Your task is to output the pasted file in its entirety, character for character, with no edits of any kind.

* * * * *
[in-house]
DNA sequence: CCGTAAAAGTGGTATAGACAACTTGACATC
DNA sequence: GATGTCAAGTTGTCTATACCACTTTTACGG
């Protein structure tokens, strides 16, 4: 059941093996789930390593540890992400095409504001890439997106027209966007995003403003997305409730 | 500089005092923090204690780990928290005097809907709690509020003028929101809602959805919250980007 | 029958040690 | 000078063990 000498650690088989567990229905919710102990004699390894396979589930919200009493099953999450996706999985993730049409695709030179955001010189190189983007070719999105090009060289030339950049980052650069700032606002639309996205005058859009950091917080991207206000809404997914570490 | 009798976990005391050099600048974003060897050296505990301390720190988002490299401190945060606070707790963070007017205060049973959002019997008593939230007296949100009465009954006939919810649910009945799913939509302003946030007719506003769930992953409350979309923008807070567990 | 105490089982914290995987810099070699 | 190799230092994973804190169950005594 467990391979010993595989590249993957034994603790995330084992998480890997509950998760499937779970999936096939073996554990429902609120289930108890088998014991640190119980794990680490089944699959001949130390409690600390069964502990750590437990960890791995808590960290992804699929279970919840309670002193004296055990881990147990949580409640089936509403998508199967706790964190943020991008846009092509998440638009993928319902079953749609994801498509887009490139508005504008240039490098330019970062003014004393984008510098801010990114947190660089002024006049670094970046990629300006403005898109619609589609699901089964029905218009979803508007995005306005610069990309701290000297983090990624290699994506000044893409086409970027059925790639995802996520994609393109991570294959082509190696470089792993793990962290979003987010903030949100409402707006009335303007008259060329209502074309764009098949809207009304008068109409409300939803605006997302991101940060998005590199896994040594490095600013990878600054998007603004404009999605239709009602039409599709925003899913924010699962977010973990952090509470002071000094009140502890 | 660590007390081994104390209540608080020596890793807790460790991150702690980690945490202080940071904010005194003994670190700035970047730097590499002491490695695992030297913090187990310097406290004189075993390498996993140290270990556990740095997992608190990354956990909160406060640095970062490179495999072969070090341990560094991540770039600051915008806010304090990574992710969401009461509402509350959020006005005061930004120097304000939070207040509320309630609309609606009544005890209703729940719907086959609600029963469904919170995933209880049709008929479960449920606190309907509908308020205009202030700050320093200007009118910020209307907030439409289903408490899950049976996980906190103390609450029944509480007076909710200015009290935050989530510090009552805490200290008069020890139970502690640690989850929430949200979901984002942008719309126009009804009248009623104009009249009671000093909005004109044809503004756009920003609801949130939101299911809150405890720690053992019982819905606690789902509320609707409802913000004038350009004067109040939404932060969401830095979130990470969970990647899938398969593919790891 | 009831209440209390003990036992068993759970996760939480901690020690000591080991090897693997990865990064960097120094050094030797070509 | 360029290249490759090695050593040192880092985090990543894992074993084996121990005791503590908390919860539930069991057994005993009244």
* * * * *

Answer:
[in-house]
DNA sequence: CCGTAAAAGTGGTATAGACAACTTGACATC
DNA sequence: GATGTCAAGTTGTCTATACCACTTTTACGG
């Protein structure tokens, strides 16, 4: 059941093996789930390593540890992400095409504001890439997106027209966007995003403003997305409730 | 500089005092923090204690780990928290005097809907709690509020003028929101809602959805919250980007 | 029958040690 | 000078063990 000498650690088989567990229905919710102990004699390894396979589930919200009493099953999450996706999985993730049409695709030179955001010189190189983007070719999105090009060289030339950049980052650069700032606002639309996205005058859009950091917080991207206000809404997914570490 | 009798976990005391050099600048974003060897050296505990301390720190988002490299401190945060606070707790963070007017205060049973959002019997008593939230007296949100009465009954006939919810649910009945799913939509302003946030007719506003769930992953409350979309923008807070567990 | 105490089982914290995987810099070699 | 190799230092994973804190169950005594 467990391979010993595989590249993957034994603790995330084992998480890997509950998760499937779970999936096939073996554990429902609120289930108890088998014991640190119980794990680490089944699959001949130390409690600390069964502990750590437990960890791995808590960290992804699929279970919840309670002193004296055990881990147990949580409640089936509403998508199967706790964190943020991008846009092509998440638009993928319902079953749609994801498509887009490139508005504008240039490098330019970062003014004393984008510098801010990114947190660089002024006049670094970046990629300006403005898109619609589609699901089964029905218009979803508007995005306005610069990309701290000297983090990624290699994506000044893409086409970027059925790639995802996520994609393109991570294959082509190696470089792993793990962290979003987010903030949100409402707006009335303007008259060329209502074309764009098949809207009304008068109409409300939803605006997302991101940060998005590199896994040594490095600013990878600054998007603004404009999605239709009602039409599709925003899913924010699962977010973990952090509470002071000094009140502890 | 660590007390081994104390209540608080020596890793807790460790991150702690980690945490202080940071904010005194003994670190700035970047730097590499002491490695695992030297913090187990310097406290004189075993390498996993140290270990556990740095997992608190990354956990909160406060640095970062490179495999072969070090341990560094991540770039600051915008806010304090990574992710969401009461509402509350959020006005005061930004120097304000939070207040509320309630609309609606009544005890209703729940719907086959609600029963469904919170995933209880049709008929479960449920606190309907509908308020205009202030700050320093200007009118910020209307907030439409289903408490899950049976996980906190103390609450029944509480007076909710200015009290935050989530510090009552805490200290008069020890139970502690640690989850929430949200979901984002942008719309126009009804009248009623104009009249009671000093909005004109044809503004756009920003609801949130939101299911809150405890720690053992019982819905606690789902509320609707409802913000004038350009004067109040939404932060969401830095979130990470969970990647899938398969593919790891 | 009831209440209390003990036992068993759970996760939480901690020690000591080991090897693997990865990064960097120094050094030797070509 | 360029290249490759090695050593040192880092985090990543894992074993084996121990005791503590908390919860539930069991057994005993009244």